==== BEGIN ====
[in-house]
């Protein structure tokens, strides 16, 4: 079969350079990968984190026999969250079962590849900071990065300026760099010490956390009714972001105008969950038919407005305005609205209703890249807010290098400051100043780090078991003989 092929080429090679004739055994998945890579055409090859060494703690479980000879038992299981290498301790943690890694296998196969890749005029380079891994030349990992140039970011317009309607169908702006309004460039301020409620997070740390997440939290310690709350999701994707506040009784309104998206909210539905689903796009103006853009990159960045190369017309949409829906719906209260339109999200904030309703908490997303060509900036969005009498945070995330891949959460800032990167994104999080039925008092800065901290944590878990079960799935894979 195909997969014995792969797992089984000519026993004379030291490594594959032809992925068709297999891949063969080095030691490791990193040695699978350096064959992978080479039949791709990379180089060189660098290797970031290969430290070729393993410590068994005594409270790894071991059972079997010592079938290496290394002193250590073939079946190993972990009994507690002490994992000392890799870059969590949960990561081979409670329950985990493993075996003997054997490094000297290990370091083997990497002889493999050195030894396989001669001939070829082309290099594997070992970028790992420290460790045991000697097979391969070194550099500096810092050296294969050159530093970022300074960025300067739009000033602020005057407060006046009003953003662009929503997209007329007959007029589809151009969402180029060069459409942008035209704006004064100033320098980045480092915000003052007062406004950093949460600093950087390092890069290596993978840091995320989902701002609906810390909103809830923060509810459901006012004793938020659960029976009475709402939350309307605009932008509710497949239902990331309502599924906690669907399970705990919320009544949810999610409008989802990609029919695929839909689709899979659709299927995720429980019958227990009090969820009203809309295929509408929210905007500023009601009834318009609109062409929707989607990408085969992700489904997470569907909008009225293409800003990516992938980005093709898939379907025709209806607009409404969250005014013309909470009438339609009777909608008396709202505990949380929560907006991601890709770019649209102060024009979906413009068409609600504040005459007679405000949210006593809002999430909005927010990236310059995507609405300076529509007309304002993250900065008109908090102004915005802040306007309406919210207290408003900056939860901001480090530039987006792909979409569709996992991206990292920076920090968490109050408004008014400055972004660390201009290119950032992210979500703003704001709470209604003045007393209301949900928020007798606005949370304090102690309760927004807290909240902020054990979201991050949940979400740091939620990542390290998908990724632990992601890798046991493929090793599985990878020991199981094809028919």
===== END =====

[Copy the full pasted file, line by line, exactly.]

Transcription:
[in-house]
């Protein structure tokens, strides 16, 4: 079969350079990968984190026999969250079962590849900071990065300026760099010490956390009714972001105008969950038919407005305005609205209703890249807010290098400051100043780090078991003989 092929080429090679004739055994998945890579055409090859060494703690479980000879038992299981290498301790943690890694296998196969890749005029380079891994030349990992140039970011317009309607169908702006309004460039301020409620997070740390997440939290310690709350999701994707506040009784309104998206909210539905689903796009103006853009990159960045190369017309949409829906719906209260339109999200904030309703908490997303060509900036969005009498945070995330891949959460800032990167994104999080039925008092800065901290944590878990079960799935894979 195909997969014995792969797992089984000519026993004379030291490594594959032809992925068709297999891949063969080095030691490791990193040695699978350096064959992978080479039949791709990379180089060189660098290797970031290969430290070729393993410590068994005594409270790894071991059972079997010592079938290496290394002193250590073939079946190993972990009994507690002490994992000392890799870059969590949960990561081979409670329950985990493993075996003997054997490094000297290990370091083997990497002889493999050195030894396989001669001939070829082309290099594997070992970028790992420290460790045991000697097979391969070194550099500096810092050296294969050159530093970022300074960025300067739009000033602020005057407060006046009003953003662009929503997209007329007959007029589809151009969402180029060069459409942008035209704006004064100033320098980045480092915000003052007062406004950093949460600093950087390092890069290596993978840091995320989902701002609906810390909103809830923060509810459901006012004793938020659960029976009475709402939350309307605009932008509710497949239902990331309502599924906690669907399970705990919320009544949810999610409008989802990609029919695929839909689709899979659709299927995720429980019958227990009090969820009203809309295929509408929210905007500023009601009834318009609109062409929707989607990408085969992700489904997470569907909008009225293409800003990516992938980005093709898939379907025709209806607009409404969250005014013309909470009438339609009777909608008396709202505990949380929560907006991601890709770019649209102060024009979906413009068409609600504040005459007679405000949210006593809002999430909005927010990236310059995507609405300076529509007309304002993250900065008109908090102004915005802040306007309406919210207290408003900056939860901001480090530039987006792909979409569709996992991206990292920076920090968490109050408004008014400055972004660390201009290119950032992210979500703003704001709470209604003045007393209301949900928020007798606005949370304090102690309760927004807290909240902020054990979201991050949940979400740091939620990542390290998908990724632990992601890798046991493929090793599985990878020991199981094809028919």